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The Congress of Freedom Union brings no surprises

The congress of the Union of Freedom (US), held in Nymburk on 20-21 February, did not significantly change the course the party had followed since its inception at the beginning of 1998. Jan Ruml, who in the past repeatedly suggested that he may leave politics, was reelected the party chairman. The confirmation of Ruml in the top party post means that the US will continue to be associated in the minds of voters with a politician who is seen as a principled man but, at the same time, a man whom few voters se as an able manager and whom they can hardly picture as the country's prime minister.

Ruml also carries the stigma of a politician who was in the past closely associated with former Prime Minister Vaclav Klaus. Ruml and other politicians left the Civic Democratic Party (ODS), headed by Klaus, last fall, but neither Ruml nor other former ODS politicians who are now US members have managed to explain why they actually had to leave the ODS.

They have often talked about financial machinations within the ODS but have never been able to supply enough evidence to support their charges. Some observers have argued that Ruml and other politicians in fact left the ODS mainly because of Klaus, who had allowed little discussion within the party. As the economic situation of the Czech Republic kept deteriorating throughout 1997, Klaus's unwillingness to reflect critically on his own mistakes became a real obstacle to change.

However, Ruml and other former ODS members have never been able to say openly even that much. Their criticism of Klaus has been rather weak. Many voters are confused by the US's attitudes toward the ODS and Klaus, in particular. After it was created the US argued that the ODS needs to critically evaluate its own performance but, at the same time, Ruml and other US politicians kept hinting they could imagine a coalition with the ODS after the elections in June 1998.

After the elections, US politicians said that they could form a coalition with the ODS only if the party were able to deal critically with its past. In their opinion, Klaus and his followers were distorting history by claiming that Ruml and other former ODS politicians were engaged in a conspiracy against Klaus in November 1997 when the ODS started falling apart. Some US politician also suggested that a coalition with the ODS would be possible if the ODS decided to nominate someone else than Klaus as the country's prime minister.

While making demands that the ODS could not possibly accept, the US at the same time refused a generous offer from Social Democratic Party (CSSD) Chairman Milos Zeman to form a coalition with the CSSD. Observers have suggested that inexperienced US politicians overplayed their hand when they expected to force a second round of negotiations on the composition of a new government, during which they would be in a better bargaining.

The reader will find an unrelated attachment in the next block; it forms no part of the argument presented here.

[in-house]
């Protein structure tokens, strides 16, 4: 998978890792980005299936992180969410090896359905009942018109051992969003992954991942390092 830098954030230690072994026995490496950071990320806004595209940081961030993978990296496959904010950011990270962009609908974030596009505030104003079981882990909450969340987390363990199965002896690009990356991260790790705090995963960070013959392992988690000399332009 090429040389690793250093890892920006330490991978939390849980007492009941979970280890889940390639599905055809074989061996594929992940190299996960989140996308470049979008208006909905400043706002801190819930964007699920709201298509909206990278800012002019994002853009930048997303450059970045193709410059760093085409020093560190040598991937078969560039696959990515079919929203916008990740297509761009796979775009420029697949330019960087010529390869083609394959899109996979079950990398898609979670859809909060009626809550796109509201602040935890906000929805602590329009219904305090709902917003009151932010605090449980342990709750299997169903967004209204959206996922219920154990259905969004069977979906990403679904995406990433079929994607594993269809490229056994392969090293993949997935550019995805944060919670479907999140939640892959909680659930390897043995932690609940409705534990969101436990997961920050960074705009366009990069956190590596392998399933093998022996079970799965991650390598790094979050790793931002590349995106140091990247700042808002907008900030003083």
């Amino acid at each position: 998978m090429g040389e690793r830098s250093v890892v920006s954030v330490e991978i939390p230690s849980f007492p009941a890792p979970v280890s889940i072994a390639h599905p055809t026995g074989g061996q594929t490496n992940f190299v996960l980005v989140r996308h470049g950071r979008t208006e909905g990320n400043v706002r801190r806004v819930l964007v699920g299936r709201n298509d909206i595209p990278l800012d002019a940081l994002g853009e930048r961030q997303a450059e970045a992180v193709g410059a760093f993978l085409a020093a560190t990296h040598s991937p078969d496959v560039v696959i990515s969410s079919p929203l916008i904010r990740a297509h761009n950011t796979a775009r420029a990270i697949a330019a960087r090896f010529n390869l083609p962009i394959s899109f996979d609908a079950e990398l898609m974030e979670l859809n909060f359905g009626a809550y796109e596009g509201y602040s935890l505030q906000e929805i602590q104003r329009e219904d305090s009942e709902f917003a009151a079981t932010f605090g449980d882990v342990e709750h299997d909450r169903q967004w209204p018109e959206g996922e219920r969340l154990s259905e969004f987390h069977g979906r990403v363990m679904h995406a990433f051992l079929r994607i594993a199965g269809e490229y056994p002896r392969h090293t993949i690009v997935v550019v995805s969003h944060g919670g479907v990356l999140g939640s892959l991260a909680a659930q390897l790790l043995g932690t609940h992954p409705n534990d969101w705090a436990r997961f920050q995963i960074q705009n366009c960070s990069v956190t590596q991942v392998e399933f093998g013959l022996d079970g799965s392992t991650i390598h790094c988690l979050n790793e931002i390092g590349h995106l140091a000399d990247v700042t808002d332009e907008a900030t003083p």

Instead, Zeman and Klaus decided to sign a so-called opposition agreement, under which a minority CSSD government was made possible with the ODS's help. The US has repeatedly criticized the agreement, but the realization of US leaders they had made a tactical mistake came too late. The marginalization of the party, caused by the opposition agreement, gradually prompted some US leaders to adopt a more realistic approach to the CSSD. In late 1998 some of them suggested that cooperating with the CSSD was not out of question.

The US congress was expected to become a battleground between those who are strongly opposed to working with the CSSD and those who are not averse to the idea. At the congress, neither of the party's two wings gained the upper hand. Ruml is a representative of those members who are staunchly opposed to working with the CSSD. Karel Kuehnl, who was elected the first deputy chairman, as well as deputy chairmen Vadimir Mlynar and Jiri Lobkowitz are more pragmatic. Another deputy chairman elected at the congress, Petr Mares, is in favor of cooperating with right-of- center forces.

Vaclav Klaus played an excellent tactical game before the US congress, when he had suggested that the ODS is open to talks on forming a right-of-center coalition with the US and the Christian Democrats (KDU-CSL). He repeated his offer at the congress, making it more difficult for the advocates of cooperation with the CSSD to win. The fact that Klaus became the real star of the US congress suggests that the US is still an immature political group whose relationship with the ODS and Klaus is rather confused.

The congress left the US where it had been before the congress. It is a party that says it wants to offer voters its own alternatives to the policies of both the ODS and the CSSD. In reality, it has not been able to sell to the public its program. It is a party without a real identity, whose stances are often difficult to understand. Milos Zeman may be right when he ironically describes the US as the ODS Two. As such, the US has not been able to convince voters that the ODS One is a bad choice. In fact, the possibility that in the future the US could fold into the ODS is not implausible.

Reuters - 24. 2. 1999